I had wanted a Keurig Coffee Maker for years but was put off by the price of the K-cups. In fact, I usually shudder when I see deal posts excitedly promoting a net price of “only” 35 cents per cup.
Well, I got a Keurig K55 coffee maker for Christmas 2016 with a box of 40 sample cups as a gift. The coffee lover in me wanted to keep it, but the frugal couponer in me wanted to take it back. Then, while browsing k-cups on Amazon to check pricing, I found reusable filters. Voila! I chose a brand with a lot of positive reviews and ordered a set of six cups to try out. I was not disappointed in them after a month of use, but they only came in one color (purple), so I ordered a set of six in another brand for the different color (black) to use with decaf coffee. The second set fell apart almost immediately and leaked, so I threw them out and ordered another set of the purple ones. I marked the lids of the second set with a small “X” using a permanent-ink Sharpie and use those for decaf. Problem solved.
I can say with confidence that the purple ones (6-Pack Reusable Gold Plated Mesh Coffee Filters For Keurig 2.0 and 1.0 Brewers Fits K200/K250, K300/K350, K400/K450/K460, K500/K550/K560) are the only ones I would consider buying if I ever wanted more for myself or to give as a gift. I purchased the first set of six on December 27, 2016 and have used at least four of them every day. They show no signs of wear and tear. The lids snap tightly, and they never leak. These reusable filters cost around $2 each, but they paid for themselves very quickly.
Is it worth giving up the convenience of a ready-to-use K-cup? It is if you want to save a lot of money and still enjoy a freshly brewed cup of coffee on demand. This is especially true of decaf K-cups because there are so few choices on the shelves for decaf to begin with, and decaf k-cups rarely go on sale. And if you really love coffee, you can buy whole bean coffee and grind your own for an especially fresh cup of Joe.
Let’s do the math.
A typical ready-to-use k-cup contains two tablespoons of ground coffee, which weighs about 10 grams. I use a 1/8 cup (2 tablespoons) coffee scoop to fill my reusable filters. It fills the k-cup filter with just enough room left to snap the hinged lid on. Makes a good, strong cup of coffee. I zeroed out the weight of the coffee scoop in this picture to show you that the two-tablespoon coffee scoop holds 10 grams of ground coffee.
A 12-ounce bag of ground coffee contains 340 grams, which is enough to fill 34 reusable filters. By holding out for the best promotions (sales, coupons, cashback), I never pay more than $2.50 per bag and often pay much less.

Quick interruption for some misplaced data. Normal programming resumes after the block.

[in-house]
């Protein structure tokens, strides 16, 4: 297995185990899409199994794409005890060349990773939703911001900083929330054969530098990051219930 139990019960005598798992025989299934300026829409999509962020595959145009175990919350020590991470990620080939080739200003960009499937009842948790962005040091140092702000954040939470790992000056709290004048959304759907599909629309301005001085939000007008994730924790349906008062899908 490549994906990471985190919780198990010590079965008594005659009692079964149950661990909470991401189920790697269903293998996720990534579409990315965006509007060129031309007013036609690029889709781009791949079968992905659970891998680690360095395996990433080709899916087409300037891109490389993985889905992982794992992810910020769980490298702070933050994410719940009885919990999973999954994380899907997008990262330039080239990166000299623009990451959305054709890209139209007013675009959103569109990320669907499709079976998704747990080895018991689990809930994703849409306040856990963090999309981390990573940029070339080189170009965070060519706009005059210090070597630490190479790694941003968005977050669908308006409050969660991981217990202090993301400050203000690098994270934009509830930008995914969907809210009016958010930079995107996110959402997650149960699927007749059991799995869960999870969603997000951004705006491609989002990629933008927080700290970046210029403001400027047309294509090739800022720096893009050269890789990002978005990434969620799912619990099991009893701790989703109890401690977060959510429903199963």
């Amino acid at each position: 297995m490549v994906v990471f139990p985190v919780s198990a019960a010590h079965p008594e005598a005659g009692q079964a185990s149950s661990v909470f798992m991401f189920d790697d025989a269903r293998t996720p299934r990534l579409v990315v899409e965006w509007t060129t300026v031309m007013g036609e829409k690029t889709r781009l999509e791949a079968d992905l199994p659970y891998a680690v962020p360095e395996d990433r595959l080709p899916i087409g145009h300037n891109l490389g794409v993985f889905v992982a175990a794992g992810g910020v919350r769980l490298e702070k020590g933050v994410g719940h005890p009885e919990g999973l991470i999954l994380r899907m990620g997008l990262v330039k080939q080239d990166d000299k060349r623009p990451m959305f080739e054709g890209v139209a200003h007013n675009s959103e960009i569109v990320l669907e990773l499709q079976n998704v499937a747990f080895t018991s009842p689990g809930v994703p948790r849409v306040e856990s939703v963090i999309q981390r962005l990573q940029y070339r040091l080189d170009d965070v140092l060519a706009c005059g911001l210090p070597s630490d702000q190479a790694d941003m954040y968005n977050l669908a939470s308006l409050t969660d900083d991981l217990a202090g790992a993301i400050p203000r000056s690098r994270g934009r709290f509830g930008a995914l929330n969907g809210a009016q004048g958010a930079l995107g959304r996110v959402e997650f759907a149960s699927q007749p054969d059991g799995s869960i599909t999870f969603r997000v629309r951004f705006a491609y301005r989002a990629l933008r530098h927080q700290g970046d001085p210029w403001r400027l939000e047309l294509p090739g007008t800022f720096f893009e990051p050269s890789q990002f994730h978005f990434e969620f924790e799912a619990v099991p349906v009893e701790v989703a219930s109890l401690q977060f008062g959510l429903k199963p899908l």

I recently paid the following for 11- or 12-oz bags of ground coffee:
$2.39 for Eight O’Clock 11 oz decaf (reg. $6.78) – Works out to 8 cents per reusable k-cup filter
$1.50 for LavAzza 12 oz classic roast (reg. $8.99) – Works out to 4 cents per reusable k-cup filter
$2.00 for Community Coffee 12 oz decaf (reg. $7.49) – Works out to 6 cents per reusable k-cup filter
$0.75 for Community Coffee 12-oz regular (reg. $7.49) – Works out to 2 cents per reusable k-cup filter**
**This was a Walgreens deal (2/$8 sale, $3.50/2 MQ, and $3/2 cashback from Checkout51 = $0.75 per 12-ounce bag that will fill 34 reusable filters). My Walgreens doesn’t carry the decaf, so I bought the Breakfast Blend. For price comparison, a 36-count box of Community Coffee Breakfast Blend pods at Walmart was selling for $19.98 when I wrote this post. $0.75 versus $19.98? That is an easy choice.
Are they easy to clean? Yes. After using a few, I just open them up, hold them upside down over the kitchen trash can, and tap on the bottom a few times with the back of a spoon. The used grounds fall out easily. A quick swish in soapy water, a rinse, and a shake, and they are ready to use again.
As for the black reusable filters I tried and DO NOT recommend, here is the picture:
See that depression on the lid? You can’t tell from the picture, but there is a small, separate piece of plastic in that depression, and all those pieces fell out within two weeks of use. That piece would not go back in easily or completely, and once it fell out, the cups leaked in the Keurig machine. The purple ones I love are one-piece construction with no parts that can fall off. Also, in the black ones, a section of the lid extends pretty far into the cup when closed, which cuts down on the amount of coffee you can put in the filter. And the final straw was that the lids would not stay shut. They kept opening up, so after filling them, I had to secure them with a rubber band until I used them. You have been warned! Do not buy these. I am not even going to risk a link.
Be sure to watch Couponaholic for all the coffee deals we can find!
And…if you’re interested in Keurig Coffee makers, you can see the current Amazon deals on them here. To buy my favorite reusable coffee filters to make your own “k-cups”, go here to grab a set on Amazon.